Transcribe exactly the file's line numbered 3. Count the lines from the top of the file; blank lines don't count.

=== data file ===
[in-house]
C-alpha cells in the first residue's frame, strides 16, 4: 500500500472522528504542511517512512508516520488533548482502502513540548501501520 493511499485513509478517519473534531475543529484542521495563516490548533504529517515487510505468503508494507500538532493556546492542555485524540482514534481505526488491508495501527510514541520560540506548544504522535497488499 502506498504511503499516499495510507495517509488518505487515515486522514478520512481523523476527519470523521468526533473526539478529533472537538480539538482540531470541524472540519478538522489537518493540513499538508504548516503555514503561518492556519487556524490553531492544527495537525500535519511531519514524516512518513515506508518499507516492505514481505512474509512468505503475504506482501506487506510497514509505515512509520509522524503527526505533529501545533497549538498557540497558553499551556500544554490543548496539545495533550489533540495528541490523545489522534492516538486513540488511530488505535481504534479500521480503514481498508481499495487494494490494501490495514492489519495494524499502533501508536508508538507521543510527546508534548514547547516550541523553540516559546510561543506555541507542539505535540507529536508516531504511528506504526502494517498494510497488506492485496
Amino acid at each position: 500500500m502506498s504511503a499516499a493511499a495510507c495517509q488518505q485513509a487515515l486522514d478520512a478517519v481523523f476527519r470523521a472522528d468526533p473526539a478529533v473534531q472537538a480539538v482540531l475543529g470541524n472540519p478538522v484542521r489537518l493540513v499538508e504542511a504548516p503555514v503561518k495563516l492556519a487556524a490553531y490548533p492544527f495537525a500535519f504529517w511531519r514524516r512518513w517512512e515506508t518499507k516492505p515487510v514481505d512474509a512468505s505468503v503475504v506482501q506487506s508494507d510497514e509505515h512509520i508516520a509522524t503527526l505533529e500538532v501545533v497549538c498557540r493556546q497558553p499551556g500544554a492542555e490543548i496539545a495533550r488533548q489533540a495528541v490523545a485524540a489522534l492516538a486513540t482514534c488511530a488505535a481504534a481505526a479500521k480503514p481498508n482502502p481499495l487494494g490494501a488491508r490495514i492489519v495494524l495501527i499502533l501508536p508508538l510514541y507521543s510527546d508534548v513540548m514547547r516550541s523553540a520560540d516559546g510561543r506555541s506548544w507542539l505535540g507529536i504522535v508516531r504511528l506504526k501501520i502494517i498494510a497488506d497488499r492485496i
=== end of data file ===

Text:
Amino acid at each position: 500500500m502506498s504511503a499516499a493511499a495510507c495517509q488518505q485513509a487515515l486522514d478520512a478517519v481523523f476527519r470523521a472522528d468526533p473526539a478529533v473534531q472537538a480539538v482540531l475543529g470541524n472540519p478538522v484542521r489537518l493540513v499538508e504542511a504548516p503555514v503561518k495563516l492556519a487556524a490553531y490548533p492544527f495537525a500535519f504529517w511531519r514524516r512518513w517512512e515506508t518499507k516492505p515487510v514481505d512474509a512468505s505468503v503475504v506482501q506487506s508494507d510497514e509505515h512509520i508516520a509522524t503527526l505533529e500538532v501545533v497549538c498557540r493556546q497558553p499551556g500544554a492542555e490543548i496539545a495533550r488533548q489533540a495528541v490523545a485524540a489522534l492516538a486513540t482514534c488511530a488505535a481504534a481505526a479500521k480503514p481498508n482502502p481499495l487494494g490494501a488491508r490495514i492489519v495494524l495501527i499502533l501508536p508508538l510514541y507521543s510527546d508534548v513540548m514547547r516550541s523553540a520560540d516559546g510561543r506555541s506548544w507542539l505535540g507529536i504522535v508516531r504511528l506504526k501501520i502494517i498494510a497488506d497488499r492485496i